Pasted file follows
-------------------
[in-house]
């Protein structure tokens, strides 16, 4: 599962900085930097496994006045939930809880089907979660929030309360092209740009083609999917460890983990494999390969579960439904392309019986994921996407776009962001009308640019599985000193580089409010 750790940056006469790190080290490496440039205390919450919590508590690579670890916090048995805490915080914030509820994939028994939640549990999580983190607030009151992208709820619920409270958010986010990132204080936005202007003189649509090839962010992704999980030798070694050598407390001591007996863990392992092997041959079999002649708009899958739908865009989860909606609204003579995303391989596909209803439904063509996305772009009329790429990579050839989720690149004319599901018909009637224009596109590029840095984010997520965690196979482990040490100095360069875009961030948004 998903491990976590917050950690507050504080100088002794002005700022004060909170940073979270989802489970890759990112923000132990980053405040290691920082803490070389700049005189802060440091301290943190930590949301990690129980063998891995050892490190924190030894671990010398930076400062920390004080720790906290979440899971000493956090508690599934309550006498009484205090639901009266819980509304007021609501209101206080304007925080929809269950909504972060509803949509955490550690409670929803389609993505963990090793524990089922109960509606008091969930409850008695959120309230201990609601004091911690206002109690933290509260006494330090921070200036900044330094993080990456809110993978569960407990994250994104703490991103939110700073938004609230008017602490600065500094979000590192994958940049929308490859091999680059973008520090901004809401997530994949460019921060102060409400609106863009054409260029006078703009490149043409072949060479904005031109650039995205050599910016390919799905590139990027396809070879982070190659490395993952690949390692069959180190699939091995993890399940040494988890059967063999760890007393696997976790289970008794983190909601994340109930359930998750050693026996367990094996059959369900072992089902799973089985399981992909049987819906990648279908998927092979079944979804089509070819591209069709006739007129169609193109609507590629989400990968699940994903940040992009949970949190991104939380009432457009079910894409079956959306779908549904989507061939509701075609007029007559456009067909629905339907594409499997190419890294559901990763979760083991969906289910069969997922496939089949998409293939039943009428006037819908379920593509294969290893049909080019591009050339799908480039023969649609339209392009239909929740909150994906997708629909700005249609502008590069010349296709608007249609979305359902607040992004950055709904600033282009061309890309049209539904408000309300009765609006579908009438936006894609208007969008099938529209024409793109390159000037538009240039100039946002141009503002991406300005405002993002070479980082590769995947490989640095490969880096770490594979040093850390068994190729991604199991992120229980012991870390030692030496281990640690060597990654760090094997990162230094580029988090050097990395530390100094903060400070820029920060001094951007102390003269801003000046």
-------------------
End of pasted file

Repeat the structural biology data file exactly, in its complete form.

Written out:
[in-house]
């Protein structure tokens, strides 16, 4: 599962900085930097496994006045939930809880089907979660929030309360092209740009083609999917460890983990494999390969579960439904392309019986994921996407776009962001009308640019599985000193580089409010 750790940056006469790190080290490496440039205390919450919590508590690579670890916090048995805490915080914030509820994939028994939640549990999580983190607030009151992208709820619920409270958010986010990132204080936005202007003189649509090839962010992704999980030798070694050598407390001591007996863990392992092997041959079999002649708009899958739908865009989860909606609204003579995303391989596909209803439904063509996305772009009329790429990579050839989720690149004319599901018909009637224009596109590029840095984010997520965690196979482990040490100095360069875009961030948004 998903491990976590917050950690507050504080100088002794002005700022004060909170940073979270989802489970890759990112923000132990980053405040290691920082803490070389700049005189802060440091301290943190930590949301990690129980063998891995050892490190924190030894671990010398930076400062920390004080720790906290979440899971000493956090508690599934309550006498009484205090639901009266819980509304007021609501209101206080304007925080929809269950909504972060509803949509955490550690409670929803389609993505963990090793524990089922109960509606008091969930409850008695959120309230201990609601004091911690206002109690933290509260006494330090921070200036900044330094993080990456809110993978569960407990994250994104703490991103939110700073938004609230008017602490600065500094979000590192994958940049929308490859091999680059973008520090901004809401997530994949460019921060102060409400609106863009054409260029006078703009490149043409072949060479904005031109650039995205050599910016390919799905590139990027396809070879982070190659490395993952690949390692069959180190699939091995993890399940040494988890059967063999760890007393696997976790289970008794983190909601994340109930359930998750050693026996367990094996059959369900072992089902799973089985399981992909049987819906990648279908998927092979079944979804089509070819591209069709006739007129169609193109609507590629989400990968699940994903940040992009949970949190991104939380009432457009079910894409079956959306779908549904989507061939509701075609007029007559456009067909629905339907594409499997190419890294559901990763979760083991969906289910069969997922496939089949998409293939039943009428006037819908379920593509294969290893049909080019591009050339799908480039023969649609339209392009239909929740909150994906997708629909700005249609502008590069010349296709608007249609979305359902607040992004950055709904600033282009061309890309049209539904408000309300009765609006579908009438936006894609208007969008099938529209024409793109390159000037538009240039100039946002141009503002991406300005405002993002070479980082590769995947490989640095490969880096770490594979040093850390068994190729991604199991992120229980012991870390030692030496281990640690060597990654760090094997990162230094580029988090050097990395530390100094903060400070820029920060001094951007102390003269801003000046």